Acute Stress Disorder Treatment
Thankfully, acute stress disorder treatment is available and quite helpful. After all, acute stress disorder can turn someone’s entire world upside down. Experiencing a traumatic event and developing acute stress disorder can cause disruptive symptoms that make the person feel trapped in the trauma (Acute Stress Disorder Symptoms). That’s why seeking professional treatment for acute stress disorder early on can prove very helpful.
No matter the type of acute stress disorder treatment, the goal is the same. Through therapy, the person experiencing acute stress disorder will realize that the trauma hasn’t become his/her entire life story (Giarratano, 2004).
Initial Acute Stress Disorder Treatment
An important first step in acute stress disorder treatment is helping someone regain a sense of control. Traumatic events cause a loss of security and create chaos, so first and foremost, the person must begin to feel order.
Important elements of initial acute stress disorder treatment are establishing a sense of support, safety and security, personal empowerment, and hope. Accordingly, a therapist helps someone:
- Break the problem into manageable bits
- Create treatment goals
- Manage thoughts and emotions
- Reduce arousal through breathing and relaxation techniques
- Develop and use coping skills
- Create a routine for sleep
Specific Acute Stress Disorder Treatment Approaches
Different approaches have been proven to be effective in treating acute stress disorder. Two of the most common therapeutic treatments for acute stress disorder are cognitive-behavioral therapy (CBT) and in vivo exposure therapy. Others are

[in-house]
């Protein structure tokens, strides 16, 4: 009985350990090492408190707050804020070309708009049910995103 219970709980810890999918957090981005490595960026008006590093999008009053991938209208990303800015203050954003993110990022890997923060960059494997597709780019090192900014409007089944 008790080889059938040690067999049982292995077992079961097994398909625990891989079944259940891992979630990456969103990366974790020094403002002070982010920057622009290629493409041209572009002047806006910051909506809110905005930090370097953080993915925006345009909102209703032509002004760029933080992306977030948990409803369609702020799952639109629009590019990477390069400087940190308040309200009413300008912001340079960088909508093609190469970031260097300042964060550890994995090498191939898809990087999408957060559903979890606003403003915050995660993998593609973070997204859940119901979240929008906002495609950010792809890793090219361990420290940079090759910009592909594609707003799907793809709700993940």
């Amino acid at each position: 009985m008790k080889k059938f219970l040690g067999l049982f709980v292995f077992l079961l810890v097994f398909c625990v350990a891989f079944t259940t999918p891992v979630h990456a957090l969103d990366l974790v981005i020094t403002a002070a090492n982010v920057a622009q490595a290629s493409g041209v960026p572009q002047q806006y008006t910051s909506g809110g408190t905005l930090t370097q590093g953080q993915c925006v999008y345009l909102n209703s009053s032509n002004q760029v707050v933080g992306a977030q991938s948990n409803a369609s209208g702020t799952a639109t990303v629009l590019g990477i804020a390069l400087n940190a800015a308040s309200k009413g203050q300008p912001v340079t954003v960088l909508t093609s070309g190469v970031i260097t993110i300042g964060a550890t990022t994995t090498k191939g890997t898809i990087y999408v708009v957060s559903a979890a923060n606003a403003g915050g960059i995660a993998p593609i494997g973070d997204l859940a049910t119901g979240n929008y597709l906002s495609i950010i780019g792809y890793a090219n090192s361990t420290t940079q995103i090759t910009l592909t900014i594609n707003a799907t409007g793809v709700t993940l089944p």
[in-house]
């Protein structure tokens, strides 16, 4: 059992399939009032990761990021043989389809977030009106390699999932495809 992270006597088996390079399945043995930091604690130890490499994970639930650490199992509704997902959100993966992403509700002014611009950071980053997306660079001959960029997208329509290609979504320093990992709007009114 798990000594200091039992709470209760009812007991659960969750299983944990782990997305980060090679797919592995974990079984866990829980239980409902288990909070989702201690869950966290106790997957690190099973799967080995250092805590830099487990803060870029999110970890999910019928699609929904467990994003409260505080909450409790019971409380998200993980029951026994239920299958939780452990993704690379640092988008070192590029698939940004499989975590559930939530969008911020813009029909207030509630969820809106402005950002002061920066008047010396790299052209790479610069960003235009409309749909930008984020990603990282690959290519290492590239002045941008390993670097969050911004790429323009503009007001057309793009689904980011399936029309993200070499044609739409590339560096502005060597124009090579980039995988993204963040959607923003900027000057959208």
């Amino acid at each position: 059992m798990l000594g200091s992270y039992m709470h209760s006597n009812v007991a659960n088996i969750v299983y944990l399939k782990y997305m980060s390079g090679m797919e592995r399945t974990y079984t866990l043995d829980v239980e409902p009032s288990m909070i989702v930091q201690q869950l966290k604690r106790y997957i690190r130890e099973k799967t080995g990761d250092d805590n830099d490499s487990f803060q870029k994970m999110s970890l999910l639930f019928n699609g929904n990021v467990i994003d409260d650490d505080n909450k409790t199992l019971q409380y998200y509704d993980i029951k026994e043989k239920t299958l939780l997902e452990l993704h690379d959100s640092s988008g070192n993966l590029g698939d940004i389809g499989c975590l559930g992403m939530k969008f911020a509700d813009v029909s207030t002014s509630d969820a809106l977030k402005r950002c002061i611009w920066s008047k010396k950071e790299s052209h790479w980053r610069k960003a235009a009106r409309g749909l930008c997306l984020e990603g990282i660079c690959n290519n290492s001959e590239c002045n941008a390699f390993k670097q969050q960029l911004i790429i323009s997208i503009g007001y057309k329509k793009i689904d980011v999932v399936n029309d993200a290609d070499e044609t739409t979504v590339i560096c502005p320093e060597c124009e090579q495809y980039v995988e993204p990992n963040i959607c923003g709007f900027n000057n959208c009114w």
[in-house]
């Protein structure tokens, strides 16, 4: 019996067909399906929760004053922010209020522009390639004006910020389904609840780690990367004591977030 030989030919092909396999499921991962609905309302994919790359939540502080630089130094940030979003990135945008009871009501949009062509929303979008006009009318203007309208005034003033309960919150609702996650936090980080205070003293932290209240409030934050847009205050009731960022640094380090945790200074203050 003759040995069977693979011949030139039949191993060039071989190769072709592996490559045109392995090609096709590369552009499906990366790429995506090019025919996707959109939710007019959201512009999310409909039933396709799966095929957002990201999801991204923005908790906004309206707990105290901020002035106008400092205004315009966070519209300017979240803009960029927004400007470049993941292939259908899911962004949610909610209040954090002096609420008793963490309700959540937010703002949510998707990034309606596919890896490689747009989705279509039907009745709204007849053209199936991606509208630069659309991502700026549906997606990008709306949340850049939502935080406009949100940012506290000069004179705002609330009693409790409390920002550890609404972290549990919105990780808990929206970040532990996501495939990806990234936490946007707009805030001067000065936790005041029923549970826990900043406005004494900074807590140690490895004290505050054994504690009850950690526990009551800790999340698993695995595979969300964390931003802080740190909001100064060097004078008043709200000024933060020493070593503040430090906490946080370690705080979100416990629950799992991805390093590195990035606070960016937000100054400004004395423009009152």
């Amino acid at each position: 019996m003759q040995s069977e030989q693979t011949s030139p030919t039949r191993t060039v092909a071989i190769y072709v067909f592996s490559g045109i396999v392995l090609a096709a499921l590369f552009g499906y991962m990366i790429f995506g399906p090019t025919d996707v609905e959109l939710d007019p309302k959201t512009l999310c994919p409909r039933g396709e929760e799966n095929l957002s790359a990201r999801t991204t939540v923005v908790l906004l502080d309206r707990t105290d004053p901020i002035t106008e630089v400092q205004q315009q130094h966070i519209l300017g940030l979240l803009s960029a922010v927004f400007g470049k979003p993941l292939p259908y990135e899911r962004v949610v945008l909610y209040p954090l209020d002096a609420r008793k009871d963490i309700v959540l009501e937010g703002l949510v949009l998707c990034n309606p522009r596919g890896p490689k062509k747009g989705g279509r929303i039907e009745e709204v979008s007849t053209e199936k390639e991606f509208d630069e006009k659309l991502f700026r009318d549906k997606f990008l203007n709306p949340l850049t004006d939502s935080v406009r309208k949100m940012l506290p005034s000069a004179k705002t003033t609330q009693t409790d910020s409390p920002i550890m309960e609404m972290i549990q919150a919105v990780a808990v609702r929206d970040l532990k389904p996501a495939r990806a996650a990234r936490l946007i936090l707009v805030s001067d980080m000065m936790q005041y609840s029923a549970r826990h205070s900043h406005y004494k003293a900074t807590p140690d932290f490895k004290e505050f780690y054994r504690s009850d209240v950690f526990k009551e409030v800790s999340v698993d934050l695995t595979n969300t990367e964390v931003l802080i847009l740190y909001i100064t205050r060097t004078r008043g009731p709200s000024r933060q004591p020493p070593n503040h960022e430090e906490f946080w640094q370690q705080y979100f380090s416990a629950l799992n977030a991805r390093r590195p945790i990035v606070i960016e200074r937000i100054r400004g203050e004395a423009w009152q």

- Eye movement desensitization and reprocessing (EMDR), a combination of sensory stimulation and traumatic memories
- Stress inoculation training
- Development of coping skills and anxiety management
- Group therapy
Typically, medication isn’t prescribed for treatment of acute stress disorder. However, sometimes medications for depression, anxiety, or sleep are used temporarily.
Acute Stress Disorder Treatment: Cognitive-Behavioral Therapy (CBT)
An important concept in CBT is the notion that it isn’t events themselves that cause people difficulty but instead it’s someone’s subjective thoughts about the event that lead to distress:
- Activating event (here, the trauma) leads to
- Beliefs and thoughts about the event, which in turn lead to
- Consequences (here, the symptoms of acute stress disorder)
A risk factor for developing acute stress disorder is the meaning someone assigns to the trauma. Therefore, CBT is an effective acute stress disorder treatment because it helps people reframe the trauma and what it means to them.
Of course, the traumatic event is real, and CBT doesn’t seek to minimize or ignore it. With CBT treatment for acute stress disorder, the person learns to think of the traumatic event without exaggerating it or increasing negative thoughts and feelings about it.
Because it helps people change their thoughts about the trauma and its personal meaning, CBT is an effective acute stress disorder treatment.
In Vivo Exposure Therapy for Acute Stress Disorder
While it’s not for everyone, including people who have extreme reactions to a trauma resulting in severe acute stress disorder, in vivo exposure therapy can be a very effective treatment for acute stress disorder.
In vivo exposure therapy involves progressive, real-life (in vivo) exposure to anything the person associates with the trauma. During in vivo exposure therapy for acute stress disorder, the person is reconditioned, relearning previous associations and beliefs. Gradual exposure gently helps the person take in rational new information that overrides emotionally based, fearful memory.
Treatment for acute stress disorder works. Acute stress disorder treatment helps someone make meaning of his/her experience and create order out of chaos. These concepts represent the point of acute stress disorder treatment: not to merely reduce symptoms but to move forward into life.
Last Updated: 30 August 2016
Reviewed by Harry Croft, MD